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We woke up early the next morning and I arranged some Tuk Tuks to take us to get a pickup truck. Although they took us to a bus first, we eventually convinced them that, regardless of the fact that there were twelve of us (Sam and Luisa had dehydrated themselves badly and had to go to SOS), we wanted to squeeze into a pickup truck. We reached the market where they again tried to convince me (I was in charge of transportation for the first four days) that we wanted to travel a different way. I think everyone genuinely enjoyed the pickup truck ride. We sang songs and got pelted by freezing rain for a little while (the freezing rain was non-persistent) before pulling over for a short rest. I, having been a wee bit on the sick side, decided to take a ride in the much less bumpy cab. When we arrived at Porsat we went to the same guest-house we stayed at last year and found some rooms for the night. The next morning we headed out to see Sustainable Cambodia, a NGO, which deals helps with bottom up development in rural communities. They help build rice banks so that villages don't have to sell their rice dirt cheap at the harvest, but instead can save it and sell it when rice is at a premium. They build pre-schools for the younger children because many mothers stay inside to take care of their young children when they could be planting or harvesting their rice. This increases the yield (because they can gather more during the time when the rice is best) and makes the work less time consuming. Among their many endeavors, their high school and middle school is the most impressive. In Porsat (sorry for the wrong spelling last time) town they have a school staffed by both paid staff and volunteers (two of which will be past Dragon's students) to teach the children a variety of subjects. We visited some of the villages to see the preschool and we saw the rice bank, but the gem of the day was when we played games with the older kids at the school.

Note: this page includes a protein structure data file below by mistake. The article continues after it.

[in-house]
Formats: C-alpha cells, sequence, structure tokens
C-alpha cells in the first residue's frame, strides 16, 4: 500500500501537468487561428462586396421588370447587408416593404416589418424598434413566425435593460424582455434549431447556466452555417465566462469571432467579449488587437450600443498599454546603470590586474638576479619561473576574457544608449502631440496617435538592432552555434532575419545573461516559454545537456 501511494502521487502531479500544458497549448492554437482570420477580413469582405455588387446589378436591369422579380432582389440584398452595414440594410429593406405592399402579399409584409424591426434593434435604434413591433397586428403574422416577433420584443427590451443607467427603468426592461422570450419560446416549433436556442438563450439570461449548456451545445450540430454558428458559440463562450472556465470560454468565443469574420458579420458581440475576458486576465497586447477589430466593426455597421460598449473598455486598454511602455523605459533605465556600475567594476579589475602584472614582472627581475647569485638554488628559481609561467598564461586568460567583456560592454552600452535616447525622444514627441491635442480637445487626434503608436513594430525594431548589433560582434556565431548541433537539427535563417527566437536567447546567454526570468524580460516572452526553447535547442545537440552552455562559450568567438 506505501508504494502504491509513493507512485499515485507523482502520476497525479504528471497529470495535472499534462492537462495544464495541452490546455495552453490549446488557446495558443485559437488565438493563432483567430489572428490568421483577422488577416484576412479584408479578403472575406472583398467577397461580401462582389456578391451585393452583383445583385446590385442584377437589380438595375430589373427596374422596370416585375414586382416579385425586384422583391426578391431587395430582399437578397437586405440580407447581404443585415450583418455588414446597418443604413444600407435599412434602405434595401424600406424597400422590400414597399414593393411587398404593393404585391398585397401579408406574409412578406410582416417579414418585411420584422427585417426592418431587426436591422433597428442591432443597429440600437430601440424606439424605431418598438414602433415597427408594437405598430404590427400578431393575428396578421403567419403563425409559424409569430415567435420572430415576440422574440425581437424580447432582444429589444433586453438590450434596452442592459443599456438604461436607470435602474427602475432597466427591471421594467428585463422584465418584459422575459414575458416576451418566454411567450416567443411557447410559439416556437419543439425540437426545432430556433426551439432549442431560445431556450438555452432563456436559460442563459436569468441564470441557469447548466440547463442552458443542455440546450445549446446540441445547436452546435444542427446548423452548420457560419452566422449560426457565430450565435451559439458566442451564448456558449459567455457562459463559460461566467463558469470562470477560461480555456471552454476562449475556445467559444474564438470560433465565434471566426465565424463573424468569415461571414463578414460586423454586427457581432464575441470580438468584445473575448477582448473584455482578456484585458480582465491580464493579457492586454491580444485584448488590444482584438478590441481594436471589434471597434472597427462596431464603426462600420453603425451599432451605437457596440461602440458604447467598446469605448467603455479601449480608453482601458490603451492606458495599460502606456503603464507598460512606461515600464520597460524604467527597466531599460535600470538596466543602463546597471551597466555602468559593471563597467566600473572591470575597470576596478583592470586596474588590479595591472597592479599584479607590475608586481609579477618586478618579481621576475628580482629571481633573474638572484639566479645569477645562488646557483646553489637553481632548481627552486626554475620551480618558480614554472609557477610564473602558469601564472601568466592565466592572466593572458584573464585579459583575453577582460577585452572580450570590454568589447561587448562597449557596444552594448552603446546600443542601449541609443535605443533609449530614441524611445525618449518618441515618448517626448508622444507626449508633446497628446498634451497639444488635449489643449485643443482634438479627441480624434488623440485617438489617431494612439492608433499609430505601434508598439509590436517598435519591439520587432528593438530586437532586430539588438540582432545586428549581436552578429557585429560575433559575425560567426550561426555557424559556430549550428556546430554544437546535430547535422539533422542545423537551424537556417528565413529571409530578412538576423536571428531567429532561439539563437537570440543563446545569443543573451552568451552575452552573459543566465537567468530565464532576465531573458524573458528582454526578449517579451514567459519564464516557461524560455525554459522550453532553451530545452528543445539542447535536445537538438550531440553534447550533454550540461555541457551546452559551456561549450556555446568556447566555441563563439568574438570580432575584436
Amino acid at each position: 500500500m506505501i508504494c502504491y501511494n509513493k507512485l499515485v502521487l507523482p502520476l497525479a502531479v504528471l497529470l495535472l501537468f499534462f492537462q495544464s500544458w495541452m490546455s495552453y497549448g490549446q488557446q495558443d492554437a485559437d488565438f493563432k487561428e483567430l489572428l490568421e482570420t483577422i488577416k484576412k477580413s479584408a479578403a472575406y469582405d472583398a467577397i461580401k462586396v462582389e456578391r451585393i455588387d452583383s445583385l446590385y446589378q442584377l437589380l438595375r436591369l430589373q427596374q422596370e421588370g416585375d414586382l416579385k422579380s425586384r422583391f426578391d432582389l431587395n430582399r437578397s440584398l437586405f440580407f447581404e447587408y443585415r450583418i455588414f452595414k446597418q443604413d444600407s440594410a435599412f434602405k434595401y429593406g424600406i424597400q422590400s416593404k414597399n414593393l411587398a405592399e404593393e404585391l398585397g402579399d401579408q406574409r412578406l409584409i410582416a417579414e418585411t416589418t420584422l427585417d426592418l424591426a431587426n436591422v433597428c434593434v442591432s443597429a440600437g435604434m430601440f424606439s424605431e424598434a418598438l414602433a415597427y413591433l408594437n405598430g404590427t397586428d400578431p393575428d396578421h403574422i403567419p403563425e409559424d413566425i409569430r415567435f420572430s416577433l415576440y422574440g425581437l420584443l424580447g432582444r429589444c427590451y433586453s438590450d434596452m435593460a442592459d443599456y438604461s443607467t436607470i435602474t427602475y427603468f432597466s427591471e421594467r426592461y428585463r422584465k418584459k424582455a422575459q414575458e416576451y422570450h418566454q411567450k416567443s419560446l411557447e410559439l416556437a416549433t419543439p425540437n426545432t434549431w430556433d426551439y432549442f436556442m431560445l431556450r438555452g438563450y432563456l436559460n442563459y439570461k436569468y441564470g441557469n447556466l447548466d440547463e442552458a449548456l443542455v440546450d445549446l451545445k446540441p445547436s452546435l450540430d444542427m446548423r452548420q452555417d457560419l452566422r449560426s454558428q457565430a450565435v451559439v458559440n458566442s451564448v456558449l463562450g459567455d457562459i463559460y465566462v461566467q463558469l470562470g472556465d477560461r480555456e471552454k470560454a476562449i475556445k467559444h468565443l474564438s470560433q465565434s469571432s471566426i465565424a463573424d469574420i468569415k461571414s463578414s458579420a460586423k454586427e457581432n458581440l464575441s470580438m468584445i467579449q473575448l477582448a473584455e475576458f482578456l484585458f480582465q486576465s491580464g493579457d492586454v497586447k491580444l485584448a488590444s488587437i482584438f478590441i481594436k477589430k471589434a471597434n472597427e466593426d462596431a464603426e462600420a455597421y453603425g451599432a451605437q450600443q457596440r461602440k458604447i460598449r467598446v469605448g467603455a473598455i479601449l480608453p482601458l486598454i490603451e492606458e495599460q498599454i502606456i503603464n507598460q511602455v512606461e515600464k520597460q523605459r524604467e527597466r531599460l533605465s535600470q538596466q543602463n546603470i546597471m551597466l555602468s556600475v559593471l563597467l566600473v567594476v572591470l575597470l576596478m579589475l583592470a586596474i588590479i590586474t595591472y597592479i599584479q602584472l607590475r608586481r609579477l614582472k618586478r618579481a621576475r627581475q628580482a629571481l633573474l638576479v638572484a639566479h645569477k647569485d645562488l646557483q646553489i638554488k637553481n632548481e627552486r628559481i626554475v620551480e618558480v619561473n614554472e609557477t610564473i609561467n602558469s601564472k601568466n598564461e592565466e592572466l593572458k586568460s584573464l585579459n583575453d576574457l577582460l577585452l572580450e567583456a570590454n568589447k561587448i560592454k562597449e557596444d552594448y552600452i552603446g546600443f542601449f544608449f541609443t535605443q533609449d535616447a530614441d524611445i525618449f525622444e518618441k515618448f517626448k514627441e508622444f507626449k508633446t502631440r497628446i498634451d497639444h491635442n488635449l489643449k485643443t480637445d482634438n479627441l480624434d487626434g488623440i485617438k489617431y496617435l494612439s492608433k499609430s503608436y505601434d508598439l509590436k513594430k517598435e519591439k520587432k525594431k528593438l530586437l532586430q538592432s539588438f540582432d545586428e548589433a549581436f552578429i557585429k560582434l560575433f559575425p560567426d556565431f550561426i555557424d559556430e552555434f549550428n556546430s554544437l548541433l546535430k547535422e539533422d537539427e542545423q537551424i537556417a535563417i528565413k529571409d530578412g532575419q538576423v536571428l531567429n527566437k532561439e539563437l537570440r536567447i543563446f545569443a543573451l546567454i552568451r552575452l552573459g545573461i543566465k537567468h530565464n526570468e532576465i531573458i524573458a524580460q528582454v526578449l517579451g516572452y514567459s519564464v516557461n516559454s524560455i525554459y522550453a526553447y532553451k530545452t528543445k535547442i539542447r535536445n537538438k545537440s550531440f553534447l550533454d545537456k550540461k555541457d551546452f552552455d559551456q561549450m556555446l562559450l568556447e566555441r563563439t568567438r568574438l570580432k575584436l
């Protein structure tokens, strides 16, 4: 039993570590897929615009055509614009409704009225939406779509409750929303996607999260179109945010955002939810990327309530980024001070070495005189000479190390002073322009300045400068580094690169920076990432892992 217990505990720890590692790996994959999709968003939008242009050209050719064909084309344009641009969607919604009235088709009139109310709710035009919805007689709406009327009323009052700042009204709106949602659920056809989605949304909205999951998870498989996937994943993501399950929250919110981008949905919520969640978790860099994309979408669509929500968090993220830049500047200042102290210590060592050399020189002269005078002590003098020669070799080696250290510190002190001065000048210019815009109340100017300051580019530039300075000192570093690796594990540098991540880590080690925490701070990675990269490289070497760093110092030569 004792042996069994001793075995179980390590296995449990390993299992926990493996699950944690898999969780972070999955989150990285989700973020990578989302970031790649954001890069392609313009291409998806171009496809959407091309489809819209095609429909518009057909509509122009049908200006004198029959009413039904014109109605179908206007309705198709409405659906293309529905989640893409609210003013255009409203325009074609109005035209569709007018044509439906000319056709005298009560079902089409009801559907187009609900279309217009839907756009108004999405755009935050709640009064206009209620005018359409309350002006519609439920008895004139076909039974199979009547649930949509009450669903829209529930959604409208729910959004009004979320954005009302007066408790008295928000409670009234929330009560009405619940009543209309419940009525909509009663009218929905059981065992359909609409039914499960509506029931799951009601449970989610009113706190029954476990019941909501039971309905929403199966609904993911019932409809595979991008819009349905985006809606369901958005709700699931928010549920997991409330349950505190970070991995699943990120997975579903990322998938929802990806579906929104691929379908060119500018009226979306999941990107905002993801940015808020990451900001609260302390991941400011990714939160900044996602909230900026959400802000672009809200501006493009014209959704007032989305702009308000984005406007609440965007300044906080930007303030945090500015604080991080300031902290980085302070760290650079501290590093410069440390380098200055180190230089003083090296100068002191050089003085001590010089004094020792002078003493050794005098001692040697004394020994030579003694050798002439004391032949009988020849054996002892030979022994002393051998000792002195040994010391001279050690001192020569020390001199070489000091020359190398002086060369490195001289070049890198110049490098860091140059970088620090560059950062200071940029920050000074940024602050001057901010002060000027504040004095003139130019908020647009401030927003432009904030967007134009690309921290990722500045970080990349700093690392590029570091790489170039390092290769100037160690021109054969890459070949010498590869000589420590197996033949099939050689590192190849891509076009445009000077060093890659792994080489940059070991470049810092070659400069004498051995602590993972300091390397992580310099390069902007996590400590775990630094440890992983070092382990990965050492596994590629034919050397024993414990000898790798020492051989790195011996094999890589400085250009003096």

There doesn't seem to be a day that I am not on a time restriction! Alas, I have to go. More to follow!

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Cambodia, Summer 2008

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Sustaining Cambodia

Ben Wilsker,Cambodia, Summer 2008

Description

We woke up early the next morning and I arranged some Tuk Tuks to take us to get a pickup truck. Although they took us to a bus first, we eventually convinced them that, regardless of the fact that there were twelve of us (Sam and Luisa had dehydrated themselves badly and had to go […]

Posted On

07/6/08

Author

Ben Wilsker

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The last24 hours have been one of the most experiences of my life. We woke up in our town in Pursat yesterday morning with the intention of catching the 1:00 pm train to Battambang. However, after a language lesson with our leader Mara, we learned that infact the train was broken and because the train only runs once a week, the train was out of the picture. Instead, we piled into the back of a pickup and headed North. We eventually got to a little village the Mara knew about but had never been to. We learned as we pulled into the village that we were to spend the night in a pagoda (public temple) if the leader of the town granted us permission. We were the first group of Barang (literally meaning French, but used as a generic term for white people) to stay in this town since at least French colonization (if not the first ever). The leader granted us permission and we made our way up the hill to the monastery. It was truly amazing. The monastary was so beautiful. The main temple sat up on top ofa mountain alone overlooking the entire province and beyond. The monks accepted us and we payed our respects to Buddha.